Tuesday, April 19, 2005

Depends On Whose Conscience It Is 

At last. Big story in the NYTimes on the Conscience Claws:
"In some states, legislators are pushing laws that would explicitly grant pharmacists the right to refuse to dispense drugs related to contraception or abortion on moral grounds. Others want to require pharmacies to fill any legal prescription for birth control, much like Governor Blagojevich's emergency rule in Illinois, which requires pharmacies that stock the morning-after pill to dispense it without delay. And in some states, there are proposals or newly enacted laws to make the morning-after pill more accessible, by requiring hospitals to offer it to rape victims or allowing certain pharmacists to sell it without a prescription."
First of all, the morning after pill is not abortion. Second, pharmacists have a duty to patients that, when the patient's welfare is at stake, overrides their personal beliefs.

And as the Times notes, this is a two-edged sword, since today's refusal to supply contraception can easily become tomorrow's refusal to provide any number of other crucial medications. All it needs is one queasy pharmacist with objections to homosexuality to refuse to provide HIV drugs. I don't know what the overall national reaction is going to be when this whole mess is finally out of the closet, but the Oh-So-Delicate-Sensibilities crowd is ready. They've been on it since day one:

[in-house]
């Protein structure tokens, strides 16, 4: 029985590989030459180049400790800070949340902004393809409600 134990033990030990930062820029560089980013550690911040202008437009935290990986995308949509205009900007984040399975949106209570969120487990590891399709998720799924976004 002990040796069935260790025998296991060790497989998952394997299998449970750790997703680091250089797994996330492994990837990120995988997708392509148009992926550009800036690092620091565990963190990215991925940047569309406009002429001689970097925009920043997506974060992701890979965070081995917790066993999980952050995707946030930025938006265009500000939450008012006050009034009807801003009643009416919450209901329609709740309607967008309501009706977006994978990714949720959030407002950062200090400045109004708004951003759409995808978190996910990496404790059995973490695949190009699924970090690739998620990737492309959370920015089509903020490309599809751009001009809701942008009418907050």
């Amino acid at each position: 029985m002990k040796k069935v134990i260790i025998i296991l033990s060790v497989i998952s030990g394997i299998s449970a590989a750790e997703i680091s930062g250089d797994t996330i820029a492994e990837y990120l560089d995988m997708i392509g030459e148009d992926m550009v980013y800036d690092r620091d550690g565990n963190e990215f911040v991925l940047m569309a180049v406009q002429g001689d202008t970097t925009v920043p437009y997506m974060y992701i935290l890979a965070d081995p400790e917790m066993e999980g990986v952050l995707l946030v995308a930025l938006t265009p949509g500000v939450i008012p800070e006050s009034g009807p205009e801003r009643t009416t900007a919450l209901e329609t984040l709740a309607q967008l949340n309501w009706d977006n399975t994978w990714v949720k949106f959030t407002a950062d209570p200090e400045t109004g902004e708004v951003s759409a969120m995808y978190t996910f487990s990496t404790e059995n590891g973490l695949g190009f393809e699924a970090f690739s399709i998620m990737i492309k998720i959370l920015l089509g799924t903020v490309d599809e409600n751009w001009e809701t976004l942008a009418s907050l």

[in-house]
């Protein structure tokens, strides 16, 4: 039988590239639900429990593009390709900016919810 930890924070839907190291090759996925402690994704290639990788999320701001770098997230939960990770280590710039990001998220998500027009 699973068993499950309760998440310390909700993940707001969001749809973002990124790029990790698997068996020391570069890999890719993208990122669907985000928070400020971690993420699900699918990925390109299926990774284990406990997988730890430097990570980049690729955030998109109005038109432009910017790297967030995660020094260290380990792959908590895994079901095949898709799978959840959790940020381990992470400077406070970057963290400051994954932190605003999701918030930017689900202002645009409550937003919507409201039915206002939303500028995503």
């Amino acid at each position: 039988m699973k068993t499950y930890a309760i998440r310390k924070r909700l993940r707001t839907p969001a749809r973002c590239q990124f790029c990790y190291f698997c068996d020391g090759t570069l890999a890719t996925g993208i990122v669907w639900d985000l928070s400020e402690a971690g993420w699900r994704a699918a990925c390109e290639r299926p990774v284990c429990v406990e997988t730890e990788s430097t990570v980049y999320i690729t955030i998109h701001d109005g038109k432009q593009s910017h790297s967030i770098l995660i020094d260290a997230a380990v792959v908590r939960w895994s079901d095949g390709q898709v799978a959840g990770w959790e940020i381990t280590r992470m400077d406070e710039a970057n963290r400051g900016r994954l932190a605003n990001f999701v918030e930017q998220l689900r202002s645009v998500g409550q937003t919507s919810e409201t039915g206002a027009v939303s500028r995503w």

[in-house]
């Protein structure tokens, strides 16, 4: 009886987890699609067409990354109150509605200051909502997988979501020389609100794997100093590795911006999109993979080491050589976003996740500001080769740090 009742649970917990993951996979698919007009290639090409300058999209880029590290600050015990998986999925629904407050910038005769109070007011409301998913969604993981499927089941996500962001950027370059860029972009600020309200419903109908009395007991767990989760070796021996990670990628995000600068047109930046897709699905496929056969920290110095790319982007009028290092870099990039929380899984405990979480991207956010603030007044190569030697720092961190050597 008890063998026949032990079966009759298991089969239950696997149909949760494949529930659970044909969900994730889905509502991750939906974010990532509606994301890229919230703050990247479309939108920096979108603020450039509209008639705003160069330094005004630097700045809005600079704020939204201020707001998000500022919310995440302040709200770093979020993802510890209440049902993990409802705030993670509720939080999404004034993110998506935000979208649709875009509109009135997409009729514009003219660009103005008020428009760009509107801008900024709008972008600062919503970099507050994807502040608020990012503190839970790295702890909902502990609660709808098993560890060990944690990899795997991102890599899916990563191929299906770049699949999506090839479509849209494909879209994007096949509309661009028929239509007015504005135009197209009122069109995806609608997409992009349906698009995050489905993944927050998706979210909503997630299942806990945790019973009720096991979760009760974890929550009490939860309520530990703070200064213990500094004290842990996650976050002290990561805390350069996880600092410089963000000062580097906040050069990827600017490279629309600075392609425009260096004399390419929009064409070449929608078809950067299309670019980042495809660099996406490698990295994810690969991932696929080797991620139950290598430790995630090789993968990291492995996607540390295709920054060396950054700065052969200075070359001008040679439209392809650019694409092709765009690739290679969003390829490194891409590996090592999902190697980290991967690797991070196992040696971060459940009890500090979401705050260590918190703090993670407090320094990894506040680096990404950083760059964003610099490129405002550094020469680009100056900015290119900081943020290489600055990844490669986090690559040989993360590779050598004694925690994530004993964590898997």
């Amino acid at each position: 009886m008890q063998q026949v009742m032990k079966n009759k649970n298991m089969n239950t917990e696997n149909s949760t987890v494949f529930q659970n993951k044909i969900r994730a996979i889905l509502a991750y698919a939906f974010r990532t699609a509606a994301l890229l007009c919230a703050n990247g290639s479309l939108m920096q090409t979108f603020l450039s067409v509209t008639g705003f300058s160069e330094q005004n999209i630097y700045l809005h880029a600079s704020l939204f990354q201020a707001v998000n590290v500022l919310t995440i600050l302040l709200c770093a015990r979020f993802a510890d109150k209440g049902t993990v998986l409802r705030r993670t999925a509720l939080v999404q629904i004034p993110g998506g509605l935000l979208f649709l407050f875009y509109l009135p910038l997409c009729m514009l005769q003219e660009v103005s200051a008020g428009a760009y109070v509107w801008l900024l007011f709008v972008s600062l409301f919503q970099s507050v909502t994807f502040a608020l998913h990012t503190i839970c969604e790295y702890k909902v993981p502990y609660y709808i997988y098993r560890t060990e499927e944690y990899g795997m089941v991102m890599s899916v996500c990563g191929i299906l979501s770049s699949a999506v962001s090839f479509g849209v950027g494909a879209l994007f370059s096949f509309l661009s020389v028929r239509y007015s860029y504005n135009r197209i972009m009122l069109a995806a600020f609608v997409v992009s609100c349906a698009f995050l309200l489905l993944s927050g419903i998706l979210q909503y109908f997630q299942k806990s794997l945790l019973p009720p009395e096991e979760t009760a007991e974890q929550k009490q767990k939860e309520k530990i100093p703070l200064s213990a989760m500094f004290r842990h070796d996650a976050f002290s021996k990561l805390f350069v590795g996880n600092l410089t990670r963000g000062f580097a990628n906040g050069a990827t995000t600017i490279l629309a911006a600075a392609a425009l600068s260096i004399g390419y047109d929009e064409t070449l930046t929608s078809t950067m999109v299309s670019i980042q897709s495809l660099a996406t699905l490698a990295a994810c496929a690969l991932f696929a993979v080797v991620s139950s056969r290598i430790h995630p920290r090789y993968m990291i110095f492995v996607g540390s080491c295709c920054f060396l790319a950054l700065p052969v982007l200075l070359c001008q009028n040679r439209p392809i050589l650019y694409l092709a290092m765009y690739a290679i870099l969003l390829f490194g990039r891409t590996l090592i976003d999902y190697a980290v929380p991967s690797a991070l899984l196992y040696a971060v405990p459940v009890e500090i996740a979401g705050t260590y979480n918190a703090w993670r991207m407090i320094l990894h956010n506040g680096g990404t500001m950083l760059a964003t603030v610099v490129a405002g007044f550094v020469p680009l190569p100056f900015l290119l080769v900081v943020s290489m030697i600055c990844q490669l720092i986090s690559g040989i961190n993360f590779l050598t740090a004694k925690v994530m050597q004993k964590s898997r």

"This is going to be a huge national issue in the future," said Paul Caprio, director of Family-Pac, a conservative group that urged pharmacists in Illinois to ignore Governor Blagojevich's rule. "Pharmacists are coming forward saying that they want to exercise their rights of conscience."
The contagion is spreading. 12 states have bills pending to allow pharmacists to withhold dispensing of birth control if they so choose. And here's the politics makes strange bedfellows part:
"Senator John Kerry, Democrat of Massachusetts, and Senator Rick Santorum, Republican of Pennsylvania, have introduced the Workplace Religious Freedom Act, which would allow a pharmacist to refuse to dispense certain drugs as long as another pharmacist on duty would."
Fill in your own expletive here. As I see it, this is an illegal discrimination issue, and I say that very seriously. There is such a thing as "disparate impact", in which a policy can appear neutral on its face, but disproportionately impacts an entire class of people, and if this doesn't disproportionately affect women as a class, I don't know what would. I want a lawsuit.

But for the best guffaw, there's this:
"The Massachusetts law would also require hospitals to inform rape victims about the pill, something Catholic hospitals, in particular, object to. Colorado's governor, Bill Owens, a Republican and a Catholic, vetoed such a bill this month, saying in his explanation, "it is one of the central tenets of a free society that individuals and institutions should not be coerced by government to engage in activities that violate their moral or religious beliefs."
So explain to me why we send people with conscientious objections to Iraq, please?

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